Live From AFP: Getting the Younger Donor to Say Yes
Traditionally, the highest-value donors in terms of dollars lie within the 65-and-older range. But, with more ways than ever to reach prospects, fundraisers increasingly are looking to engage a younger crowd. In a presentation titled "Yeah, Yup, Right On — Getting the Younger Donor to Say 'Yes' to Your Nonprofit" at the 47th Association of Fundraising Professionals International Conference on Fundraising going on in Baltimore right now discussed ways to do just that.
The session featured Blake Groves, online engagement evangelist at Convio; Joe Bartlett, assistant director of marketing at PETA; and Lindsey Twombly, online fundraising and advocacy manager at Human Rights Campaign.
The first step, Groves said, is to define what a younger donor is for your organization. That doesn't necessarily mean teens or young adults, though it could. For some organizations, a younger donor "could be 70 years old," while for others, such as PETA, it could mean children as young as 13. Again, it all depends on your organization, mission and donor demographics.
"The first step," Groves said, "is understanding who you want to reach."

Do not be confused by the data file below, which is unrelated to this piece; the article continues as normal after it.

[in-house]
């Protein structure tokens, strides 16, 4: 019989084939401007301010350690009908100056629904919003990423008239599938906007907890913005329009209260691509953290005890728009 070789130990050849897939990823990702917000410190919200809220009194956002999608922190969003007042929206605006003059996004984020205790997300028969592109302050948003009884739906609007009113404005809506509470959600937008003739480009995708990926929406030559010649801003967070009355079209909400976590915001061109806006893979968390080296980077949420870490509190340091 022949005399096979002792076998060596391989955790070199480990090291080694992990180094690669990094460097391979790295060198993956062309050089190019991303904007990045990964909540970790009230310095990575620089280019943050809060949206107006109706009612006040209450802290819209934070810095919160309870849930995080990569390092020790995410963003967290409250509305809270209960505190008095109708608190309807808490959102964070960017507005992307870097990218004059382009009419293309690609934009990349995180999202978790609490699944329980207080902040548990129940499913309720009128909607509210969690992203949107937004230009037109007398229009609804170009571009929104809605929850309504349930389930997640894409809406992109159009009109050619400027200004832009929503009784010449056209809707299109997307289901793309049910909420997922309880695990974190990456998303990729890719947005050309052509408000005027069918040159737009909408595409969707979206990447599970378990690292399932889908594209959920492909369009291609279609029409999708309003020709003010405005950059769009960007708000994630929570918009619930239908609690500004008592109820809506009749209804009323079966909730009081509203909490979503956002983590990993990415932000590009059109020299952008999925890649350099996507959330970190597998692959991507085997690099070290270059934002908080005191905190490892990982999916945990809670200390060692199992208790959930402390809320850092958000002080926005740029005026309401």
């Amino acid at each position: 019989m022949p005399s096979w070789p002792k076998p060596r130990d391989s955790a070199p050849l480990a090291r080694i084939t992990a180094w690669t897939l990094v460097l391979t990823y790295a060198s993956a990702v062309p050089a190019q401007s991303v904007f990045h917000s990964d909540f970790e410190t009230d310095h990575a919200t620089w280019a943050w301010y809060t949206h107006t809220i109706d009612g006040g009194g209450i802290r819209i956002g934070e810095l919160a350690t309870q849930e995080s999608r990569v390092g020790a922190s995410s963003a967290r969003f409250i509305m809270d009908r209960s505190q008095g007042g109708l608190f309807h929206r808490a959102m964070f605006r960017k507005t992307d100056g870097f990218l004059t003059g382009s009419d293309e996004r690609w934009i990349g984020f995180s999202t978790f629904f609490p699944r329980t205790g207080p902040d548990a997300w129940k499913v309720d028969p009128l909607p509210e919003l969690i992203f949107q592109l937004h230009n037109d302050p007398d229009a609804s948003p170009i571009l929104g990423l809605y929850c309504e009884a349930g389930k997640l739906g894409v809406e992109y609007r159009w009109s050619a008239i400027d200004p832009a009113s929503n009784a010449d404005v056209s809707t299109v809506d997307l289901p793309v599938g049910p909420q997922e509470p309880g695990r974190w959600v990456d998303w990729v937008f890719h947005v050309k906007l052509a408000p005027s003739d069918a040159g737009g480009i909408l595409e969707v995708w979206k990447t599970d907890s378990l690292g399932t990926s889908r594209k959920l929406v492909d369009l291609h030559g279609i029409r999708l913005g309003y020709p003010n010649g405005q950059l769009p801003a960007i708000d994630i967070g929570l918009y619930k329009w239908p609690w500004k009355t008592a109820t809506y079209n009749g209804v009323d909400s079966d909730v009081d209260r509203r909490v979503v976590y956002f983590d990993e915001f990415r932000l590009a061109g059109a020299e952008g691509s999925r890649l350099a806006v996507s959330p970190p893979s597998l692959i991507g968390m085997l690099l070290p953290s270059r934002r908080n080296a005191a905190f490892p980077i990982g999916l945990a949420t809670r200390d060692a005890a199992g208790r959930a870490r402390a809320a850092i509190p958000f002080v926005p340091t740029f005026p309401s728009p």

Why bother with a younger crowd?
Considering the fact that older donors tend to donate larger amounts, an immediate question is what's the point of communicating with younger prospects and/or donors anyway?
For one thing, Groves said, baby boomers and Gen Xers make up a larger portion of the population than do folks 65 and older. That means that even though combined boomers and Gen X give less in terms of average gift, they give more actual dollars because there are more of them giving. In fact, they comprise the largest segment of donors out there. Ignoring them leaves valuable dollars on the table.
Secondly, as all three presenters pointed out, the younger you can engage donors, the longer you can cultivate them and the earlier your organization is top of mind. That helps breed loyalty and, eventually, dollars. Still, Groves and Bartlett agreed that the goal for engaging younger donors isn't necessarily to raise dollars right away, especially from teens and young adults. A better, more easily attained goal, they explained, is building relationships that can be fostered over time, resulting in loyal donors who provide a steady stream of funds over the course of their giving lifetime.
The Human Rights Campaign makes a conscious effort to push out one integrated brand message across all its mediums, communicating with its younger audience through the mediums it frequents — Facebook, Twitter, YouTube, blogs, etc. PETA takes a slightly different approach, repurposing its content to fit the specific audiences it engages. For example, PETA launched peta2, aimed exclusively at the 13- to 21-year-old crowd, which sends out very different messages than its PETA Prime network, which targets more of the baby boomer generation.